Birds in our yard have been very predictable. In addition to flyover Common Ravens, a single flyover Bald Eagle and periodic visits by Black-capped and Boreal Chickadees, the most common birds are the many, many Common Redpolls (up to 156 at one time yesterday, counted by photographing them perched in the trees around the back of our yard and adding up the numbers found the multiple photographs), Black-billed Magpies (up to 7 recently), Red-breasted Nuthatch (just 1 lately) and Steller’s Jays (usually only two lately, almost always dredging peanuts out of the jar on the porch or eating dried mealworms).
I’ll be absent from Anchorage for a couple of days, leaving tonight for Juneau where I am looking forward to giving a talk tomorrow on my Alaska big year and birding, of course.
This morning I picked up Yve Morrell, the Dancing Birder, who is doing an ABA big year, and went with her to the Anchorage home where the Hawfinch was originally found. Not very long after we got there, the Hawfinch, which had been there earlier but had left before we arrived, returned and began munching at one of the feeders. Although the photos were taken through the window, they are clearer than the ones taken the other day because the Hawfinch was much closer today. Very nice!
We did not have as much success on our woodpecker drive, but American Three-toed Woodpeckers are not rare, nowhere near as rare as Hawfinches in the United States, so there was a bit less urgency in that search.
It was great to meet another woman big year birder! Thanks Laura Keene for helping us get together!
I knew some flying predator had tried to catch something in our yard when about noon yesterday I saw a very distinctive pattern in the snow in our back yard. I was just looking at it wondering whether daytime hawk or nighttime owl when my question on “who done it” was answered.
Then and today, just after noon, a Sharp-shinned Hawk has arrived in our yard, scared away the redpolls, perched on the feeder poles and made periodic aerial dashes toward the redpolls when the redpolls returned to the feeders and to the areas of the yard where there is seed on the snow. The redpolls seemed to ignore the hawk until it came after them. Then they scattered to unseen places, returning 20-30 minutes later.
After one dash across the yard the Sharpie perched in our neighbor’s spruces. I was able to get a blurry picture of it there and a couple of blurry pictures of the redpolls at our porch feeder with a more focused hawk visible in the background in the spruces, watching the redpolls.
The hawk also came back at dinnertime yesterday.
So far I haven’t seen any of the redpolls get caught.
I have included a short video of the hawk intently scanning our yard.
Rumors of a possible Hawfinch in Anchorage started a couple of days ago, but there was some question whether the homeowners, where the bird was coming to feeders, would allow visitors. Yesterday I learned that some number of small groups could make reservations with the homeowner to try for the bird, so this morning I was part of a small group that had a reservation and headed over there. One car of the group went separately and got on the wrong road and found the Hawfinch in a new place about a block from where it had been reported before our car got to our destination, and they texted us. Soon thereafter we were able to see the Hawfinch from the road, where it went from the top of a spruce tree to sitting in a bush apparently eating something. The Hawfinch was in the same bush when we left about half an hour later. It was not even scared away when a big garbage truck drove by and stopped not far away before leaving again. Hopefully the many other birders who are likely to come looking for this very rare bird will find it. As far as I know there are hardly any mainland sightings on this continent of a Hawfinch and the only place it has been seen more than once in the Americas is on the western Alaskan islands.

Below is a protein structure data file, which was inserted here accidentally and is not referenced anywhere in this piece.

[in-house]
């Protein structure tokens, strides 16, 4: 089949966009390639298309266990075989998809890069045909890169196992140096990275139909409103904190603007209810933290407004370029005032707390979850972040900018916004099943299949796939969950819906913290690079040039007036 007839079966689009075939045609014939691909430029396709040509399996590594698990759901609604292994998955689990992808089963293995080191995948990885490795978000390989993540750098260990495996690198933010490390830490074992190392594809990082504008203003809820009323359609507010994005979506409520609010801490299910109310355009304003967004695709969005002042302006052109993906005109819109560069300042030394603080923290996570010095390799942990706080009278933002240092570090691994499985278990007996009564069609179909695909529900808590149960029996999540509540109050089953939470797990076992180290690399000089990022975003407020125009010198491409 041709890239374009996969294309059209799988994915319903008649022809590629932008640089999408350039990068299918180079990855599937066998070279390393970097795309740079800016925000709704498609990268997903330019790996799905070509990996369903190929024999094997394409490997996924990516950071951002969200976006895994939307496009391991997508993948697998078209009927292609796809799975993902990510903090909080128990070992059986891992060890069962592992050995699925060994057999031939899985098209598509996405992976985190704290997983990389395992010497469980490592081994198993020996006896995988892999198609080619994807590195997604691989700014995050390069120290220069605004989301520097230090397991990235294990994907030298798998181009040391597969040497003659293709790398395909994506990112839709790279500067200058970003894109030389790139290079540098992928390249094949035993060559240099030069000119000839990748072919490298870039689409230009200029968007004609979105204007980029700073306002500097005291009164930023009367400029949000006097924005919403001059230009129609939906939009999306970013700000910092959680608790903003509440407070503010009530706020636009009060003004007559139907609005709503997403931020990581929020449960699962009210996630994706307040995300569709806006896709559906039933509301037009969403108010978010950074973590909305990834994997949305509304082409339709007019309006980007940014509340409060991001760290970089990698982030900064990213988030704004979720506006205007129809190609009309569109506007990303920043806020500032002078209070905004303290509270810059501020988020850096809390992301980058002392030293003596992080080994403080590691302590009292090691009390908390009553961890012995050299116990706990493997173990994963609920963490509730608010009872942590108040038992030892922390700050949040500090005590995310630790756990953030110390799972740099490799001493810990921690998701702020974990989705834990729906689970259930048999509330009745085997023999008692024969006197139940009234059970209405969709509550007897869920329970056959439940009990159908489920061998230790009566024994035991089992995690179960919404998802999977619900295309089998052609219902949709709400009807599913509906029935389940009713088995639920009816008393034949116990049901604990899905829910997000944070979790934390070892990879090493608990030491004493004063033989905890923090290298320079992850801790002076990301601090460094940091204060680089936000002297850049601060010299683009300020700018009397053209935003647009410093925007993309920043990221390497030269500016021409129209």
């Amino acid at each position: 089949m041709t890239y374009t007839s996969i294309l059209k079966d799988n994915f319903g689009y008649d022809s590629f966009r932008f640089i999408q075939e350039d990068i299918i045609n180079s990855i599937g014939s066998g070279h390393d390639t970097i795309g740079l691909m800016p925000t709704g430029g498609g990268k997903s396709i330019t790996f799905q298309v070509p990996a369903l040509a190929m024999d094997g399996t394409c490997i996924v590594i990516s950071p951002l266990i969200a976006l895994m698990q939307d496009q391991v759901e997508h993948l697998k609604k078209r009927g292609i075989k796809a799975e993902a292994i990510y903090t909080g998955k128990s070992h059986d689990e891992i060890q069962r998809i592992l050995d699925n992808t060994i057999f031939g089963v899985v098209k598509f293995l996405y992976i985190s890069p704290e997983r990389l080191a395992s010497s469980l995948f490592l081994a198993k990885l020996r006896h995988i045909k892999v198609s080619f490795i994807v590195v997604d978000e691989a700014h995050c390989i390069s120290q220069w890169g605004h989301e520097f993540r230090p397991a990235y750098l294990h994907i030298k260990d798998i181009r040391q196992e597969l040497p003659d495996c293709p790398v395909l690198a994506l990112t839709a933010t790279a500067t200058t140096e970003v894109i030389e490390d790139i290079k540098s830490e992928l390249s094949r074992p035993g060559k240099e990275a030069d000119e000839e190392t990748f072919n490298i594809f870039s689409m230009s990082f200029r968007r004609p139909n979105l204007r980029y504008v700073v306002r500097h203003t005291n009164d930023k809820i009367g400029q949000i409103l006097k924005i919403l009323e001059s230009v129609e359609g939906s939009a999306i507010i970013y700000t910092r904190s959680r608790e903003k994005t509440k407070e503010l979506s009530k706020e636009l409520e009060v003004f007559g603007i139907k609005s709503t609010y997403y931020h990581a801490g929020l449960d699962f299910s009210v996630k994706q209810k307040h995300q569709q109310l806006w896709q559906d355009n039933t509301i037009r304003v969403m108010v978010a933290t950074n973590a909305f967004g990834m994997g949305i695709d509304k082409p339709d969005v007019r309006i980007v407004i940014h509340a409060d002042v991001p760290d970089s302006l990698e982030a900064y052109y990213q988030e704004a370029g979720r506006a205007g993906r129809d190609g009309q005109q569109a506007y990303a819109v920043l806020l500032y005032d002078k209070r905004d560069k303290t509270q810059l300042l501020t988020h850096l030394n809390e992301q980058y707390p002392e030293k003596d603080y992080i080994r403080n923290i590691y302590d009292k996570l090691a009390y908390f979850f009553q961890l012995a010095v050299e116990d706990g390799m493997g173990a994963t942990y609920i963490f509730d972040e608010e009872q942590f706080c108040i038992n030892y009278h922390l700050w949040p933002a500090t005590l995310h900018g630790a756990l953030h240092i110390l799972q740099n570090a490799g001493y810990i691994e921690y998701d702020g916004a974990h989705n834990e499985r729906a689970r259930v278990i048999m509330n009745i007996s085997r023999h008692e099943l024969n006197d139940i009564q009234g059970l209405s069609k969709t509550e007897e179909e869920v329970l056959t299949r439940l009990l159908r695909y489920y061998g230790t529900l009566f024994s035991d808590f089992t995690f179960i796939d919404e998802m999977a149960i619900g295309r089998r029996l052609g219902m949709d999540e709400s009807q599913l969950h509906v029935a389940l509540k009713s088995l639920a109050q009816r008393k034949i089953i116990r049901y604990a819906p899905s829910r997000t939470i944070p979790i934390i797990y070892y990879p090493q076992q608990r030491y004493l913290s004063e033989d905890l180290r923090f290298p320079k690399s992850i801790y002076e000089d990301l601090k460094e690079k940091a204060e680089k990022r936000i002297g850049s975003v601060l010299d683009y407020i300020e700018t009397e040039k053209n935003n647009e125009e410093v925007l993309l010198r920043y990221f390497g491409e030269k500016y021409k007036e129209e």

I had never seen a Hawfinch in this continent until today, and the only place I had seen one before is where it belonged, in England.
Thank you to Enric Fernandez and Peter Scully!!!
We have had a couple of blue sky days with each night being colder than the last. Last night it was minus 6 degrees at our house but now it is up to about 15 degrees. Tonight is expected to be colder I believe. We either get snow, of which I am quite tired, or it gets colder. Either way, it’s clearly mid-winter. The birds are definitely hungrier lately.
In spite of some out-of-the-house nonbirding commitments the last couple of days and the hours I’m spending each day writing, writing, writing, I did go to bird two places in Anchorage that weren’t my back yard. On February 27th I went to Spenard Crossing and was delighted to see that due to the warmer weather before then, the creek was much more open and the American Dipper was back. The Mallards also had much more room to swim and a Common Merganser was periodically coming up and then diving under ice to come up in another part of the creek.
On February 28th I went to Potter Marsh. Things were slow (only Common Ravens, Black-billed Magpies, Black-capped Chickadees and Common Redpolls) and there was only a tiny area of open water, but it was a beautiful day and the beautiful blue shadows on the snow distracted me from birding so it did not matter.
I am looking forward to going to Juneau in a week to give my big-year talk, and to get back to birding one of the most-visited areas during my big year.